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Rorty and Irigaray: On a Culture of Love and Peace

  • Lenart Škof
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Part of the Sophia Studies in Cross-cultural Philosophy of Traditions and Cultures book series (SCPT, volume 10)

Abstract

In this chapter we attempt to rethink the issue of democratic experimentalism from an ethical point of view and look at its potential for the future by way of drawing on two key thinkers of the late twentieth and early twenty-first century: Richard Rorty and Luce Irigaray. First we explore the experimentalist character in Irigaray’s later thought and point to a pragmatist link in her works. We dynamize her original theory of sexual difference by pointing to G. H. Mead’s symbolic interactionism. In the second section of this chapter a revolutionary character of Irigaray’s thought is defended by focusing on her interventions into the very core of Western philosophy and in particular its Hegelian heritage. In the third section, by introducing Rorty into the debate, we finally pledge for a new democratic culture of love and nonviolence as a “spiritual” mode of democratic experimentalism needed in our times. Finally, we conclude by showing that both in Irigaray’s and Rorty’s thought there is an affinity toward intercultural thinking, bearing important consequences for an ethico-spiritual project of democratic experimentalism.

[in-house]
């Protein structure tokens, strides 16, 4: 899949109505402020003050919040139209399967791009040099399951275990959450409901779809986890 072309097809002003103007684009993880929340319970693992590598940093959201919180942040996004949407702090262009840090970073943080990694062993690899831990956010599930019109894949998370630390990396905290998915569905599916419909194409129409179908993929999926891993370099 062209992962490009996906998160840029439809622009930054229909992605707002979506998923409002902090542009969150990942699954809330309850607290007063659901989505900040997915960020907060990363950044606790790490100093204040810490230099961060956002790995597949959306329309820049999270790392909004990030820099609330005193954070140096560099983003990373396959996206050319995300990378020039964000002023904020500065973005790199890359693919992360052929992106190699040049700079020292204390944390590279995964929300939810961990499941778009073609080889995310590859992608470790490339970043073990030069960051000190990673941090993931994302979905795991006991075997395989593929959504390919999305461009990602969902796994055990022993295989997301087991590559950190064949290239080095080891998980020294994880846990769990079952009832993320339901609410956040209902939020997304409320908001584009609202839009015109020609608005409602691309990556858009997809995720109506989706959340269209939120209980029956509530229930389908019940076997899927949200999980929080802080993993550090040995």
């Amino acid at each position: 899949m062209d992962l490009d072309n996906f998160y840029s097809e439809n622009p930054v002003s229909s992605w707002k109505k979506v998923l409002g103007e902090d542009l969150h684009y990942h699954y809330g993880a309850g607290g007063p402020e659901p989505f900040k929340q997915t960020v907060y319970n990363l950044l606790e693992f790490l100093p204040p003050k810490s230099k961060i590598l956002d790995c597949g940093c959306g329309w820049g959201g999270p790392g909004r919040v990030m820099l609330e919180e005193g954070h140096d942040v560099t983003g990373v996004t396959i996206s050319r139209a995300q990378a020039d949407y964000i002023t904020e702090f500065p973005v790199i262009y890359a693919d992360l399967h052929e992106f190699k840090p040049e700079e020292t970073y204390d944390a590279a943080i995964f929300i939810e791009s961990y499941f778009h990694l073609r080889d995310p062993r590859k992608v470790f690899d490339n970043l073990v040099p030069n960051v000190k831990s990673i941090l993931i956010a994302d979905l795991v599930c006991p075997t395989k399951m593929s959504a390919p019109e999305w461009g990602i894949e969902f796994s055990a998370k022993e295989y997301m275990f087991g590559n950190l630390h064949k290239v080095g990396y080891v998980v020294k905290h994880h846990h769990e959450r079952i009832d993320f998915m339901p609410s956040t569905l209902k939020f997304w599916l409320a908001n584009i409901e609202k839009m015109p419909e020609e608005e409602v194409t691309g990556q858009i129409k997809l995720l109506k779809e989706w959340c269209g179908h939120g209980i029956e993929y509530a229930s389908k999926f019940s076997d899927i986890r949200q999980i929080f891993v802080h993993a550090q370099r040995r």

Keywords

Rorty Irigaray Democratic experimentalism Peace Non-violence 

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Copyright information

© Springer Science+Business Media Dordrecht 2015

Authors and Affiliations

  • Lenart Škof
    • 1
  1. 1.Science and Research CentreUniversity of PrimorskaKoperSlovenia

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